MANILA, Philippines (AP) — Swarms of Chinese vessels have dumped human waste and wastewater for years in a disputed area of the South China Sea, causing algae blooms that have damaged coral reefs and threatened fish in an unfolding catastrophe, a U.S.-based expert said Monday.
Satellite images over the last five years show how human waste, sewage and wastewater have accumulated and caused algae in a cluster of reefs in the Spratlys region where hundreds of Chinese fishing ships have anchored in batches, said Liz Derr, who heads Simularity Inc., a software company creating artificial intelligence technologies for satellite imagery analysis.
At least 236 ships were spotted in the atoll, internationally known as Union Banks, on June 17 alone, she said at a Philippine online news forum on China's actions in the South China Sea, which Beijing has claimed virtually in its entirety.
“When the ships don’t move, the poop piles up,” Derr said. “The hundreds of ships that are anchored in the Spratlys are dumping raw sewage onto the reefs they are occupying.”
Chinese officials did not immediately react to Derr’s assessment of the environmental damage, but have said in the past that they have taken steps to protect the fisheries stock and the environment in the South China Sea. Aside from the Chinese, Vietnamese forces have also occupied some coral outcrops in Union Banks, which is also claimed by the Philippines, although it has no presence in the vast atoll.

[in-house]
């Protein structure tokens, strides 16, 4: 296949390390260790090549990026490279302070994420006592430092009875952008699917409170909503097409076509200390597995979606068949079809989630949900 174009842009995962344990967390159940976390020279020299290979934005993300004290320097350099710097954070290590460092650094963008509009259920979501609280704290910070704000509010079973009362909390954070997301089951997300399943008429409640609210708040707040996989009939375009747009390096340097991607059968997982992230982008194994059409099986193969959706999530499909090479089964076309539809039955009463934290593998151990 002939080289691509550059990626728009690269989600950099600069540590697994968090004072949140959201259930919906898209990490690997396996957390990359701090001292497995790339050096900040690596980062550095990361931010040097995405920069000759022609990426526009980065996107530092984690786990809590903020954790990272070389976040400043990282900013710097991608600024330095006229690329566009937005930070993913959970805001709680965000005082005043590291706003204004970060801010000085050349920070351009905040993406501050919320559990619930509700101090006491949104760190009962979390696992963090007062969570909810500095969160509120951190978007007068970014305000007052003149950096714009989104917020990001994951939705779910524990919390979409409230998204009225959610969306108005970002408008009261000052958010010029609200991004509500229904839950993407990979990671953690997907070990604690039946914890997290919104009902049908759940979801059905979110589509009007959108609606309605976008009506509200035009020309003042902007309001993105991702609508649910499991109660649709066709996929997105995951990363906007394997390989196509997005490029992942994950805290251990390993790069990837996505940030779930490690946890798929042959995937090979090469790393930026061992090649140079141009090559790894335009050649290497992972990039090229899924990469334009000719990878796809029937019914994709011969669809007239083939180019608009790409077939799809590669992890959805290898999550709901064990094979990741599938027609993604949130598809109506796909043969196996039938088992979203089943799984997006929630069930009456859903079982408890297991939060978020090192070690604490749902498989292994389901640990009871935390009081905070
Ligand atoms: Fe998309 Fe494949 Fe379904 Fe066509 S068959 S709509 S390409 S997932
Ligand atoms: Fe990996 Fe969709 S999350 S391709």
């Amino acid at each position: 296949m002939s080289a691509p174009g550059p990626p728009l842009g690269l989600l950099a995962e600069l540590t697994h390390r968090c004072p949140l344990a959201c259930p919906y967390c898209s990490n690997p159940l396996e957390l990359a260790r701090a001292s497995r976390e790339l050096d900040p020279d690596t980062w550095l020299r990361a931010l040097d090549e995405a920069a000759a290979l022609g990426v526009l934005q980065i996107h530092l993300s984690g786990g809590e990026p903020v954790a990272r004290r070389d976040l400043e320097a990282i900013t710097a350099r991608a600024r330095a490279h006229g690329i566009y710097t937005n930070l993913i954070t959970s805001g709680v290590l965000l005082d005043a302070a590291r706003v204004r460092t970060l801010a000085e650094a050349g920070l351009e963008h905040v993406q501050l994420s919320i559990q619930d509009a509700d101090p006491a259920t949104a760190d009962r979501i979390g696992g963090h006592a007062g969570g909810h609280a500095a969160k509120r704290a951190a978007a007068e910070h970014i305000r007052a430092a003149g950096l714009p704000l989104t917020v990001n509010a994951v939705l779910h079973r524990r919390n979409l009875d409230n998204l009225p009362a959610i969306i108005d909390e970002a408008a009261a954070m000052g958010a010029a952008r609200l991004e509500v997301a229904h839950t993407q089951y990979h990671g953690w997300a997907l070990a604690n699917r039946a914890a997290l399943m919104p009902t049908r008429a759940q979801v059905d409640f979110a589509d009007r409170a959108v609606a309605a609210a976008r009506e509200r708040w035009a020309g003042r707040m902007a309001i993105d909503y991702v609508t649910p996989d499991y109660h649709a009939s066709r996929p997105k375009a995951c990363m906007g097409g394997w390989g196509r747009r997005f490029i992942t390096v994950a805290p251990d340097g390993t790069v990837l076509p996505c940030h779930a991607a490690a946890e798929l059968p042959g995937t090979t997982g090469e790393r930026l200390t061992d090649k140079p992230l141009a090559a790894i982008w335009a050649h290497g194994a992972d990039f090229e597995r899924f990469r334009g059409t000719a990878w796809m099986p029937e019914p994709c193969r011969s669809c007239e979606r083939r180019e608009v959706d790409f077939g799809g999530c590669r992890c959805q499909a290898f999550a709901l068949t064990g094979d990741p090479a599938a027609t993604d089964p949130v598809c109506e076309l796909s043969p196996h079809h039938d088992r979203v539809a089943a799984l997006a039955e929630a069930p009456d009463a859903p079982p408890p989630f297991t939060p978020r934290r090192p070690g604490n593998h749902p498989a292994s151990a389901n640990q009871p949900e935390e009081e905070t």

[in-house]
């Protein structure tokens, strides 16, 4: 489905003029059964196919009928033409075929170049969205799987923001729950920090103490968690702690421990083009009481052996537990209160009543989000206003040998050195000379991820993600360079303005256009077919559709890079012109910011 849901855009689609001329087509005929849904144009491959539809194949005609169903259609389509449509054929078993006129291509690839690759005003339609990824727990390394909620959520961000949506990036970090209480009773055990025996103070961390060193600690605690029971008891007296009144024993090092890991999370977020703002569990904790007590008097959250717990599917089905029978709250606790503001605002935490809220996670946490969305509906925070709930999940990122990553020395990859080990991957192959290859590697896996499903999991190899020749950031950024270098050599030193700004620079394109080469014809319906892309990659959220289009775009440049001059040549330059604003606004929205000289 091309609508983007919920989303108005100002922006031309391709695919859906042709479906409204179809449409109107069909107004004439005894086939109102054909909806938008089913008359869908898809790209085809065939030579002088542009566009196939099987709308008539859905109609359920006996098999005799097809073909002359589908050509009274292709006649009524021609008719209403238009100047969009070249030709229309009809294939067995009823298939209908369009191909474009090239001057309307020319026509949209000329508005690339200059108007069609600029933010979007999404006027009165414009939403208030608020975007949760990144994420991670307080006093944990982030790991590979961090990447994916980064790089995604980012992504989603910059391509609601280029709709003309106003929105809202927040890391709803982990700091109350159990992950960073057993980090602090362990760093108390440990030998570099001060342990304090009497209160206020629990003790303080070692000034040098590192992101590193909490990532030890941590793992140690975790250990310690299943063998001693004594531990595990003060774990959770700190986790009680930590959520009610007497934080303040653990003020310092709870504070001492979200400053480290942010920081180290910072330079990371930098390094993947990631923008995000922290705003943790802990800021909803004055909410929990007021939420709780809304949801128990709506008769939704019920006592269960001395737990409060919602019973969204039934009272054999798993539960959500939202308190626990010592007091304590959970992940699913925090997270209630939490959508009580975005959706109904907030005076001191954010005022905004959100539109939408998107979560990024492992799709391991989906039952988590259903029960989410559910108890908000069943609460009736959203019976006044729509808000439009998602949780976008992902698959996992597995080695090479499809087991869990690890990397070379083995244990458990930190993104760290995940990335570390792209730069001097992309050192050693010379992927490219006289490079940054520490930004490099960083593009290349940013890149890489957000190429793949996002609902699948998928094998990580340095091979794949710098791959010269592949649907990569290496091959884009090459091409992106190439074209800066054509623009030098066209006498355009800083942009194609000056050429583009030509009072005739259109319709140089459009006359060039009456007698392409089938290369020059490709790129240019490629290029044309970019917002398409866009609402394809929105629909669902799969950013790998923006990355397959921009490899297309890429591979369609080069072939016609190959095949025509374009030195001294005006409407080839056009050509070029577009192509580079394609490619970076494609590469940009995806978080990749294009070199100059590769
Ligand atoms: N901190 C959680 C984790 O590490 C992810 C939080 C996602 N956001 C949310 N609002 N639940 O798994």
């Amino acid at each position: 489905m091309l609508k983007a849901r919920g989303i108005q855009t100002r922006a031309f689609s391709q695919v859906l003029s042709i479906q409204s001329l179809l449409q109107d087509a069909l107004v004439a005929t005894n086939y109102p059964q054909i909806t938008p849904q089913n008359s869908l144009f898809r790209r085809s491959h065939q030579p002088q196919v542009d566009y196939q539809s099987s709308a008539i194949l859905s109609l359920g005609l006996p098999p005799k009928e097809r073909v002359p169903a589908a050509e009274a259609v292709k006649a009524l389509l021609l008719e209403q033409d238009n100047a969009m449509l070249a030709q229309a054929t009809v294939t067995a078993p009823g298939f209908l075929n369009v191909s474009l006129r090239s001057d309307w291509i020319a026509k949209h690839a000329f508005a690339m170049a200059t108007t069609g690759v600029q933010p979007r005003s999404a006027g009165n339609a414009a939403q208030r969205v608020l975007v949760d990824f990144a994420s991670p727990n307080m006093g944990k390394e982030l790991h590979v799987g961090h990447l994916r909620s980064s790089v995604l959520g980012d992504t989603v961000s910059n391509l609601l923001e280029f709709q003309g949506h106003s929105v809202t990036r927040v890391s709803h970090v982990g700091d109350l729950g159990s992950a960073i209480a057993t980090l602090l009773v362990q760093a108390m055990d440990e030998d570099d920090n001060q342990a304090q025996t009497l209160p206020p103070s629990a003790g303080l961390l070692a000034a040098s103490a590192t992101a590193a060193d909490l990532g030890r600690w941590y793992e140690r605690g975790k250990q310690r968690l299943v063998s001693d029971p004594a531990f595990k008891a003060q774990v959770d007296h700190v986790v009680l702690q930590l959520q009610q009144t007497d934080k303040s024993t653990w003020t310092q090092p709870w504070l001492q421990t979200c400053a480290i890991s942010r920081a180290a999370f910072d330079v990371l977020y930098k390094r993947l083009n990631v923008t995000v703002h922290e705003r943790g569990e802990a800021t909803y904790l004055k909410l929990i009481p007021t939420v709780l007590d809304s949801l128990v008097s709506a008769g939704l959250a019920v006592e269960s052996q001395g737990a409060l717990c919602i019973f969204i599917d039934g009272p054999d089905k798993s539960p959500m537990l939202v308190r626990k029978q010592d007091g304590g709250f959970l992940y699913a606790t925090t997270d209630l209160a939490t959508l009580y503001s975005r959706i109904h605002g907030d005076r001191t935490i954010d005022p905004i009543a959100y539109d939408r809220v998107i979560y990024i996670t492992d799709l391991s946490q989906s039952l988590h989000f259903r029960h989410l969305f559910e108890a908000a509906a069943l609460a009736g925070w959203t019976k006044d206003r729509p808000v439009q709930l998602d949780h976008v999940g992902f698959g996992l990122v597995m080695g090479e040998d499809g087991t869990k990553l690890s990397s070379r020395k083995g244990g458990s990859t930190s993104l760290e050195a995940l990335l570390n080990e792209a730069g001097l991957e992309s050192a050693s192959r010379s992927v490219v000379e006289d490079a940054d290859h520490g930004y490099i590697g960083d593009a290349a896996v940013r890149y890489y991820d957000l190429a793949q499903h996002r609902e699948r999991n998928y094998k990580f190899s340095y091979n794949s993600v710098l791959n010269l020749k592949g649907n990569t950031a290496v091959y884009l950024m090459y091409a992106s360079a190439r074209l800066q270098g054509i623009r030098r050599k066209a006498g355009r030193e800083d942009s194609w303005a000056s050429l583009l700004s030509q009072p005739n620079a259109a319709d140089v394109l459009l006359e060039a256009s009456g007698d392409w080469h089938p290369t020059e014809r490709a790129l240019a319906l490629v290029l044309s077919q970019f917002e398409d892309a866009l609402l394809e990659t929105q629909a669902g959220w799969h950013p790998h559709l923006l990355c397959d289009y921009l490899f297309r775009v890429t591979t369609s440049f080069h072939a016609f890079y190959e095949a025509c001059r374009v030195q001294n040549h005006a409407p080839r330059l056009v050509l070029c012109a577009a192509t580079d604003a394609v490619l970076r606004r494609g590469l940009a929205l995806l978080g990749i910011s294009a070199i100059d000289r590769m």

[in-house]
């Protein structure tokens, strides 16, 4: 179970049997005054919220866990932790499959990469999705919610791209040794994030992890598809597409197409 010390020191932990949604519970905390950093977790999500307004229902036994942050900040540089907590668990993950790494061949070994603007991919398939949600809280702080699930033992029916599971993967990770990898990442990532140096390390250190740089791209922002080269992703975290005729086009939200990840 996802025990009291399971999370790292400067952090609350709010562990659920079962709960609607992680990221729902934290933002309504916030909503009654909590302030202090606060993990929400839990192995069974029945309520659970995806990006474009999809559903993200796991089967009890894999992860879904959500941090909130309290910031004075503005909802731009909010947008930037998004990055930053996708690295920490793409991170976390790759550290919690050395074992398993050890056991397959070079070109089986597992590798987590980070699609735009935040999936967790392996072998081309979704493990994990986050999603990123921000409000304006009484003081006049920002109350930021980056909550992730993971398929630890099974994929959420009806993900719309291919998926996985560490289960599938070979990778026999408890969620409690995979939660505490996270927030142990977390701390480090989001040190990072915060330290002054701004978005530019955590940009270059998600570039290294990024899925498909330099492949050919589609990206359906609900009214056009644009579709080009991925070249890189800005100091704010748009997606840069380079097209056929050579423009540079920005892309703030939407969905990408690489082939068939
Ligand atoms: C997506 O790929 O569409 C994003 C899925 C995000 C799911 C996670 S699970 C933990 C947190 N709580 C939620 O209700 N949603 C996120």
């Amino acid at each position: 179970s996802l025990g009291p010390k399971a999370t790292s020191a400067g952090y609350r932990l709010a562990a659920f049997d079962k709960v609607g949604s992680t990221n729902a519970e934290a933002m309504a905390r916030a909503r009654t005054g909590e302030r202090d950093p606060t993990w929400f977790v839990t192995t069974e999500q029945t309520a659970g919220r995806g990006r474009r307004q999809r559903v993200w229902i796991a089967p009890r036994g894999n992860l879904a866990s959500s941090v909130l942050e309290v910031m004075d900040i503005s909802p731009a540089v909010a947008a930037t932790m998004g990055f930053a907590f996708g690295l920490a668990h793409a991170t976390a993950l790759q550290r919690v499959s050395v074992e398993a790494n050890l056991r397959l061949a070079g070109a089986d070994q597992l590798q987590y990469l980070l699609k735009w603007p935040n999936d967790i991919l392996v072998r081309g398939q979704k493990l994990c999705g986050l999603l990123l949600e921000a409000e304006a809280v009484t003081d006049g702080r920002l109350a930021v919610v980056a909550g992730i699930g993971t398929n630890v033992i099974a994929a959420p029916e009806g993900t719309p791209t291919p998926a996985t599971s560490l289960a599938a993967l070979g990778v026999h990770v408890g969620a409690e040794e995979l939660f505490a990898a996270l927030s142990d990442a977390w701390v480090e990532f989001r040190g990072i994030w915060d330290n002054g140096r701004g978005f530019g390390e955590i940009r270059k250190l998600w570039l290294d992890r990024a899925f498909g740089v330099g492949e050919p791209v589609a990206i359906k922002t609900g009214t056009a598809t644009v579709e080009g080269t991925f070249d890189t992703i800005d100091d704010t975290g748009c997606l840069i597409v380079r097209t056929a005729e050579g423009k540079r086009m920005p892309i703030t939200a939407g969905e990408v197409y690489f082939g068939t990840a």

Department of Foreign Affairs Assistant Secretary Eduardo Menez in Manila said the findings would have to be assessed and validated by Philippine authorities before a decision on whether to lodge a protest against China could be made.
“This is a catastrophe of epic proportions and we are close to the point of no return,” Derr said.
She warned that schools of fish, including migratory tuna, breed in the reefs that are being damaged and could cause fish stocks to considerably decline in an offshore area that is a key regional food source.
Separately, China’s military said it chased a U.S. warship out of another disputed area of the South China Sea on Monday after Washington warned an attack on the Philippines might activate a mutual defense treaty.
Beijing affirmed its claims to portions of the sea that also are claimed by Southeast Asia governments. It rejected the Biden administration’s declaration of support Sunday for an 2016 international tribunal ruling in favor of the Philippines that threw out most of them.
China is increasingly assertive about pressing its territorial claims, which are fueling tension with neighbors including Japan, India, Vietnam and the Philippines.
China's People’s Liberation Army said it sent ships and planes after the U.S.S. Benfold entered waters claimed by Beijing around the Paracel Islands.
In March, Philippine authorities spotted more than 200 Chinese fishing vessels at Whitsun Reef, in the northeastern periphery of Union Banks, and demanded that China withdraw them from the area. China ignored the demand for weeks, while continuing to assert the reef is its own territory.
The Philippines argued that Whitsun Reef lies well within an internationally recognized stretch of waters where it has exclusive rights to exploit fisheries, oil, gas and other sea resources. It cited the international tribunal's 2016 ruling that invalidated China’s vast claims to the waterway on historical grounds and unanimously upheld the Philippines' sovereign rights to the so-called exclusive economic zone.
A few hundred protesters held a noisy rally Monday in front of the Chinese Consulate in Manila to mark the fifth anniversary of the ruling, which China ignored and continues to defy. The protesters lashed out at President Rodrigo Duterte, who has nurtured closer ties with Beijing, for refusing to aggressively demand that China comply with the landmark ruling.
Associated Press journalists Joeal Calupitan and Aaron Favila contributed to this report.